Youth should be involved throughout the entire process in a collaborative relationship with adults. They can engage by helping think of research questions, issues, focus groups, and observation. It is key to make sure youth aren’t just saying what they do and don’t like but actually making decisions. Adults can help in this process by building their youth engagement skills through exposure to youth culture.
When entering into a new setting the best way to get results is to start with respect, and engagement in the evaluation can be a good way to do this. Key people who know the community can be good people to ask who should be part of the evaluation. People that live and have a commitment to the community know the ways something can be done better than a research team, and they want to feel empowered and part of the process to develop a meaningful outcome and understand its impact.
When a program is evidence-based, it has been through an experimental design, shown to work, and evaluated at a rigorous level. A research-based program means the incorporated content of a program is supported by current research. Model programs are listed on a website called Blueprints, shown with the best evidence of effectiveness, but qualifications can vary by website. In order to implement an evidence-based program, content must be followed to reach the same outcomes, keeping in mind that some things may need to be thoughtfully adapted to fit the audience.
Evaluation is key to knowing, especially for participants, that differences are being made in terms of program quality and outcomes. Funders want to make sure they are putting their money to good use in a sustainable program. Evidence of change being made also helps the program tell its story and get its message across.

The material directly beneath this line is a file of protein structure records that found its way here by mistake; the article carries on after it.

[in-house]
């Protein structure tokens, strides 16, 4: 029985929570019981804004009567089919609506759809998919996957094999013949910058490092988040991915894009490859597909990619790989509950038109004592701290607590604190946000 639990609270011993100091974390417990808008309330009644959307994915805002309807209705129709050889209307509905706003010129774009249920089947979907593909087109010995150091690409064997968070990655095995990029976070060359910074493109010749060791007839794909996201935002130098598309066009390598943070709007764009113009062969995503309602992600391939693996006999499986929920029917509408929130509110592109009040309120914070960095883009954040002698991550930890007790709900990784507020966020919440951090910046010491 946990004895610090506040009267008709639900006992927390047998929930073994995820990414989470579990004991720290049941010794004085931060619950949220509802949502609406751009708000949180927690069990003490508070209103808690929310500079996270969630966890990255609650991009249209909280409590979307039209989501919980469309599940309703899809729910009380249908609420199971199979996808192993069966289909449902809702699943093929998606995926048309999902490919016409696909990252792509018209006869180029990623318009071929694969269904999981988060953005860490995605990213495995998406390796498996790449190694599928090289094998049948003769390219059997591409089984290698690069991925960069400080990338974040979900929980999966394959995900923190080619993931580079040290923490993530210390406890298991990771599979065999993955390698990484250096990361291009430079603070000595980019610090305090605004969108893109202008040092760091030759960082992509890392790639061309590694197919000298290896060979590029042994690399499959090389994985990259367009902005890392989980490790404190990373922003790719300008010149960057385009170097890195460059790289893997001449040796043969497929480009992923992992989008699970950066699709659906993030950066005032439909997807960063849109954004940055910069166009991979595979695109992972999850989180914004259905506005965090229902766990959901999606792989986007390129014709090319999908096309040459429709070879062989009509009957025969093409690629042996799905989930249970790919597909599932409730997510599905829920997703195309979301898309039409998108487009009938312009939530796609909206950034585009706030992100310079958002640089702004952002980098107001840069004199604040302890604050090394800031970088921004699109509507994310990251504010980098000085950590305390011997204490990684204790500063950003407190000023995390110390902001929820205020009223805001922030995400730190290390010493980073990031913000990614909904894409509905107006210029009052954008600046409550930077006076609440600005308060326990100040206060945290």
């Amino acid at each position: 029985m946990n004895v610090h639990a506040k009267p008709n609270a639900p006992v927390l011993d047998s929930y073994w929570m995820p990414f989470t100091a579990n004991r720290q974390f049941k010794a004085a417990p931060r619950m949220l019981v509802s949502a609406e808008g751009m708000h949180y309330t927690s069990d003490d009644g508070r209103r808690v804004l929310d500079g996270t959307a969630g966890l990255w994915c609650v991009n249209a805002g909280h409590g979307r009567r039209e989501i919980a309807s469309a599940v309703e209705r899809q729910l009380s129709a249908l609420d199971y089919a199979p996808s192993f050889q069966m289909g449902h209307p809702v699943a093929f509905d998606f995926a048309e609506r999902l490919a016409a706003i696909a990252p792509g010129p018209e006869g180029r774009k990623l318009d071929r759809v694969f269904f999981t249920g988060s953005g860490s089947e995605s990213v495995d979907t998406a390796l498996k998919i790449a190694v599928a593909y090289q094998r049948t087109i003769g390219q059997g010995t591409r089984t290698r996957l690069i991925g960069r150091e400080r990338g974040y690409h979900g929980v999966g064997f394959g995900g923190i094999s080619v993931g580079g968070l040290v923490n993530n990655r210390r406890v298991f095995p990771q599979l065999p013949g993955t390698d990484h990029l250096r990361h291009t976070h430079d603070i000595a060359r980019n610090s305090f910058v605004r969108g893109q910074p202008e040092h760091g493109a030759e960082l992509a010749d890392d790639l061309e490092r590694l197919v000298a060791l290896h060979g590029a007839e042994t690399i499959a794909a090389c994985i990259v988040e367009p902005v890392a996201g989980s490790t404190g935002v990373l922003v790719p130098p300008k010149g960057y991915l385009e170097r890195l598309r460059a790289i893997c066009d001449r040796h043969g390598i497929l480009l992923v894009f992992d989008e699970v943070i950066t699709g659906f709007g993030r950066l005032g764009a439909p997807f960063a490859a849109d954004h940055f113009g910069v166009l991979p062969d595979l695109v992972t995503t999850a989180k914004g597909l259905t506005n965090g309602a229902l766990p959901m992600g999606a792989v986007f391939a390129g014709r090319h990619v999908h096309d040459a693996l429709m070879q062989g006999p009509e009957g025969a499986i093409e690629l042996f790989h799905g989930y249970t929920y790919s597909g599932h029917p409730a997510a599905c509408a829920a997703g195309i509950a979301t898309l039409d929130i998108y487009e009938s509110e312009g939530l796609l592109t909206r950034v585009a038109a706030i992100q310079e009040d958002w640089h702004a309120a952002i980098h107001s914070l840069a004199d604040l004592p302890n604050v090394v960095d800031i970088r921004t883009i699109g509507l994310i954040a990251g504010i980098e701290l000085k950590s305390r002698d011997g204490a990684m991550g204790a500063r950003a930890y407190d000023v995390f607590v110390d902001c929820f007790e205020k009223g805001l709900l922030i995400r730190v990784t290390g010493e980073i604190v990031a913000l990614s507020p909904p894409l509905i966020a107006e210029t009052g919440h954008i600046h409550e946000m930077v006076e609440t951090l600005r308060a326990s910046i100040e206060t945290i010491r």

When reporting results identify the audience and what they need to know in order to make a decision by using bullet points and putting findings within the context of similar findings. Usually a less biased person that is an advocate for the program that the audience will listen to is a better choice than the researcher who conducted the study. Some general rules when conveying results: simple is always better, pictures help clarify, and use multiple perspectives.
The goal of qualitative methods is to make meaning out of experiences and make use of that information. The types of qualitative methods should be decided by looking at unit of analysis: is it the individual, collective discourse, or a concept? Methods like an interview, focus group, or ethnography can make meaning from different levels of perspective.
Outcomes can occur at different levels; activities, participants, and system wide outcomes. Process evaluation looks at what went on in the program that is helping achieve the outcomes. Outcome evaluation looks at what is expected to change in the participants when going through the program and why.
Program quality is not just outcomes but also a point of service quality, or what’s happening within interactions. Components of good program quality can include youth engagement, supportive relationships, critical thinking, and physical and emotional safety. All of these components can serve as intermediate developmental outcomes.
These models are a blueprint for what you’re doing as a program in order to evaluate if a goal was achieved and why. They can include needs, outcomes, results, indicators, activities, and resources, which should be aligned with both short term and long term goals of the program. Logic models also help provide a framework for everyone involved to help focus on results and get the desired outcome.